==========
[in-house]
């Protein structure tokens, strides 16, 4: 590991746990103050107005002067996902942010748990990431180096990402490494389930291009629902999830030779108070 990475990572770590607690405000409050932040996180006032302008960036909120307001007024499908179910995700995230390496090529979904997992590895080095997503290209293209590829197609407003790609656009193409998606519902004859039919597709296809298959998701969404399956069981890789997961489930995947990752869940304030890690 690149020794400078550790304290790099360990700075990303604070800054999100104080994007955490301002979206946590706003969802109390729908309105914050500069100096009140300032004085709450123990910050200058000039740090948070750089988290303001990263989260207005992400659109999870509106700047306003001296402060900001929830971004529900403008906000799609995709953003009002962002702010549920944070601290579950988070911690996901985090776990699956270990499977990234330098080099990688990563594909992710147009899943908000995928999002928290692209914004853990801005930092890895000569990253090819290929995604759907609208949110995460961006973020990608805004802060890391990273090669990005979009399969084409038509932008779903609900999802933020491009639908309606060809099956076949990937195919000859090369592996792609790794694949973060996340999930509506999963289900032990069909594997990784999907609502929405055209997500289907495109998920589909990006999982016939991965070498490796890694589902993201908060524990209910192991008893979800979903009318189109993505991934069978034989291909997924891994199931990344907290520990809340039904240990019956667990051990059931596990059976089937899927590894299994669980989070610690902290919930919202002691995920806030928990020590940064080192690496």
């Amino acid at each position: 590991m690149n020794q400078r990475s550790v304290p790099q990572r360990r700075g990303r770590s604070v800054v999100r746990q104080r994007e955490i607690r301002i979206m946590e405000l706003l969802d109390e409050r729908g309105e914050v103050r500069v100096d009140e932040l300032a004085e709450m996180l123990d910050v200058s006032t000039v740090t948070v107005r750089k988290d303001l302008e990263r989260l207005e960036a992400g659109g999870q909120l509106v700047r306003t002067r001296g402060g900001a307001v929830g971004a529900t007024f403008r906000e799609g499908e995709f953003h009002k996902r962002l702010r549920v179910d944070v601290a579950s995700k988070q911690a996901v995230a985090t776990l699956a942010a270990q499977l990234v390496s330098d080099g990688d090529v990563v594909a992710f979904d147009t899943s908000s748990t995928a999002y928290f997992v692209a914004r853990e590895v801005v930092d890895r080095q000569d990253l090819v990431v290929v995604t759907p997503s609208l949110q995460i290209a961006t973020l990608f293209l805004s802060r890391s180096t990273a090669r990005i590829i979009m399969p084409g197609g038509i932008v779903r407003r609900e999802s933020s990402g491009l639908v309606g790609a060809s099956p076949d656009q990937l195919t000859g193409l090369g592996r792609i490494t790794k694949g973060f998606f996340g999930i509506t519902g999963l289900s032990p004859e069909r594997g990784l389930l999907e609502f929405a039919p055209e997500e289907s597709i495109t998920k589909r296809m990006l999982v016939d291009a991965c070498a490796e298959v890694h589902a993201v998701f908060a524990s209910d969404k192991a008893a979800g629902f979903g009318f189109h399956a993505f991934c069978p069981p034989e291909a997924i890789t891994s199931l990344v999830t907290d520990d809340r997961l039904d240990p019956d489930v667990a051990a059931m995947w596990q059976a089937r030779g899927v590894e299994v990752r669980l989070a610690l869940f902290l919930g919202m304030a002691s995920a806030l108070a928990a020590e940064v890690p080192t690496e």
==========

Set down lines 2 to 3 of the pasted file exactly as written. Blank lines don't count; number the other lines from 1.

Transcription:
């Protein structure tokens, strides 16, 4: 590991746990103050107005002067996902942010748990990431180096990402490494389930291009629902999830030779108070 990475990572770590607690405000409050932040996180006032302008960036909120307001007024499908179910995700995230390496090529979904997992590895080095997503290209293209590829197609407003790609656009193409998606519902004859039919597709296809298959998701969404399956069981890789997961489930995947990752869940304030890690 690149020794400078550790304290790099360990700075990303604070800054999100104080994007955490301002979206946590706003969802109390729908309105914050500069100096009140300032004085709450123990910050200058000039740090948070750089988290303001990263989260207005992400659109999870509106700047306003001296402060900001929830971004529900403008906000799609995709953003009002962002702010549920944070601290579950988070911690996901985090776990699956270990499977990234330098080099990688990563594909992710147009899943908000995928999002928290692209914004853990801005930092890895000569990253090819290929995604759907609208949110995460961006973020990608805004802060890391990273090669990005979009399969084409038509932008779903609900999802933020491009639908309606060809099956076949990937195919000859090369592996792609790794694949973060996340999930509506999963289900032990069909594997990784999907609502929405055209997500289907495109998920589909990006999982016939991965070498490796890694589902993201908060524990209910192991008893979800979903009318189109993505991934069978034989291909997924891994199931990344907290520990809340039904240990019956667990051990059931596990059976089937899927590894299994669980989070610690902290919930919202002691995920806030928990020590940064080192690496």
């Amino acid at each position: 590991m690149n020794q400078r990475s550790v304290p790099q990572r360990r700075g990303r770590s604070v800054v999100r746990q104080r994007e955490i607690r301002i979206m946590e405000l706003l969802d109390e409050r729908g309105e914050v103050r500069v100096d009140e932040l300032a004085e709450m996180l123990d910050v200058s006032t000039v740090t948070v107005r750089k988290d303001l302008e990263r989260l207005e960036a992400g659109g999870q909120l509106v700047r306003t002067r001296g402060g900001a307001v929830g971004a529900t007024f403008r906000e799609g499908e995709f953003h009002k996902r962002l702010r549920v179910d944070v601290a579950s995700k988070q911690a996901v995230a985090t776990l699956a942010a270990q499977l990234v390496s330098d080099g990688d090529v990563v594909a992710f979904d147009t899943s908000s748990t995928a999002y928290f997992v692209a914004r853990e590895v801005v930092d890895r080095q000569d990253l090819v990431v290929v995604t759907p997503s609208l949110q995460i290209a961006t973020l990608f293209l805004s802060r890391s180096t990273a090669r990005i590829i979009m399969p084409g197609g038509i932008v779903r407003r609900e999802s933020s990402g491009l639908v309606g790609a060809s099956p076949d656009q990937l195919t000859g193409l090369g592996r792609i490494t790794k694949g973060f998606f996340g999930i509506t519902g999963l289900s032990p004859e069909r594997g990784l389930l999907e609502f929405a039919p055209e997500e289907s597709i495109t998920k589909r296809m990006l999982v016939d291009a991965c070498a490796e298959v890694h589902a993201v998701f908060a524990s209910d969404k192991a008893a979800g629902f979903g009318f189109h399956a993505f991934c069978p069981p034989e291909a997924i890789t891994s199931l990344v999830t907290d520990d809340r997961l039904d240990p019956d489930v667990a051990a059931m995947w596990q059976a089937r030779g899927v590894e299994v990752r669980l989070a610690l869940f902290l919930g919202m304030a002691s995920a806030l108070a928990a020590e940064v890690p080192t690496e």